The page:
ANSWER: The Bible clearly states that Peter would die a Christian martyr but does not state it would be in Rome. Jesus, shortly after his resurrection, revealed to the apostle that he would give his life for the sake of the gospel. John recorded Christ stating, "'Truly, truly I say to you . . . when you are old, you shall stretch out your hands, and another shall dress you . . .' Now He said this to signify by what death he (Peter) would glorify God . . ." (John 21:18 - 19, HBFV).
Many Bible commentaries believe, based on tradition, that Peter likely died in the city of Rome under Nero's persecutions (just like the apostle Paul). Others, like the Roman Catholic Church, dogmatically declare that such a supposition is true. They state, in their 1913 Catholic Encyclopedia regarding the apostle, "It is an indisputably established historical fact that St. Peter labored in Rome during the last portion of his life, and there ended his earthly course by martyrdom."
There are some commentaries, however, that openly state Peter may have never visited "the eternal city," let alone died in the city. According to the "Complete Book of Who's Who in the Bible," there is no definitive Biblical evidence that he ever visited Rome. The ISBE states, in their article on the apostle, "It should be observed, however, that the tradition that he visited Rome IS ONLY TRADITION AND NOTHING MORE . . .". What is abundantly clear is that John 21 does not state the apostle's martyrdom would be in the city.
The New Testament offers evidence that, even if Peter had somehow made it to Rome, he did not stay long in the city before he died. The apostle Paul wrote the book of Romans in the winter of 57 A.D. The book does not mention him at all, which would be an incredible oversight if he had lived in and evangelized the city.
More importantly, Paul told believers in Rome, in the book of Romans, that his policy was to evangelize in places (like where they lived) where no one had previously carried out such efforts (Romans 15:20, see also 2Corinthians 10:15 - 16). It is almost certain that Peter did not visit or preach in the city prior to 57 A.D.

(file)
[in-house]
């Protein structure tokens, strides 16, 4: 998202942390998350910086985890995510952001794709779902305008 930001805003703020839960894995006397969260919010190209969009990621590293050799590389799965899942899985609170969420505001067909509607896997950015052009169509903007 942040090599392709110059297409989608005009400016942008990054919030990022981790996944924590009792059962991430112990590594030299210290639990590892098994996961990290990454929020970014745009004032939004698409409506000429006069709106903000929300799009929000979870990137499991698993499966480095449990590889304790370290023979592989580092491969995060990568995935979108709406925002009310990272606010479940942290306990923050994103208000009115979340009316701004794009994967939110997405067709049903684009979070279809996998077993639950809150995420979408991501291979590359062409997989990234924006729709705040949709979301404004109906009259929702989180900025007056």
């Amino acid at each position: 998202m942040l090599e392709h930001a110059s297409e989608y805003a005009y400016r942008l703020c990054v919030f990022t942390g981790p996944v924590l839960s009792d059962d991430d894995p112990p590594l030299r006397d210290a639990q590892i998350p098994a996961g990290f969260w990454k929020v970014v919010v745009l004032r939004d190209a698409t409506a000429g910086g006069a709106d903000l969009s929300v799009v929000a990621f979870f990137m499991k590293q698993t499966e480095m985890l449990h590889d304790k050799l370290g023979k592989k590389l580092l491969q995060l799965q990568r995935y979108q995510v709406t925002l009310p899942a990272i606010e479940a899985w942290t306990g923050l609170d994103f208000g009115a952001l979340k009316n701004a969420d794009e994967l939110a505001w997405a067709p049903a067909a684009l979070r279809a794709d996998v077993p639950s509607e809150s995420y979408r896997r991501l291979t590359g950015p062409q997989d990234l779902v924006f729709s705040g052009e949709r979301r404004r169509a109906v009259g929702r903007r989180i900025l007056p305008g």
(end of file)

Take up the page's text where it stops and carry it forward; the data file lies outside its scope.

Paul, at the end of his fourth missionary journey, lived in Rome from 61 to 63 A.D. During his time in the city, he wrote the books of Ephesians, Philippians, Colossians, and Philemon. Again, he makes no mention of Peter, which would be a glaring omission if he were also a prisoner in the famed city. Although this is not conclusive proof, it suggests Simon did not preach or live in the city before 63 A.D.
Some believe that Peter wrote his first epistle from Rome (written between 64 and 65 A.D.). This belief is based on the argument that he used symbolic language to refer to the eternal city and not to the literal city of Babylon (1Peter 5:13). Part of the argument in rejecting his referral to the literal city is the belief that there would be no reason for him to go there. In-depth research, however, shows otherwise! Parthians (from Babylon) were among the many Jews in Jerusalem, on Pentecost in 30 A.D., who heard the gospel preached (Acts 2:9).
The book "Lost Ten Tribes of Israel FOUND!" pages 310 - 311, states, "Josephus and Jesus Christ did not consider the ten tribes to be 'lost' at all, but rather living in known geographical locations. It is significant that the Apostle Peter wrote the book of 1Peter from the city of Babylon . . . Since Babylon was a city of the Parthian Empire at that time, it indicates that Peter had heeded Jesus Christ's instructions by traveling to territory ruled by the ten tribes"
Peter wrote his second and final letter between 65 and 66 A.D. In it, he does not mention he was in or was writing from Rome. Since he likely died between 67 and 68, any possible visit to the city would have been quite short and offered little time to spread the gospel before he was to die. There does exist, however, the possibility that Peter never visited the capital city and suffered as a martyr somewhere else!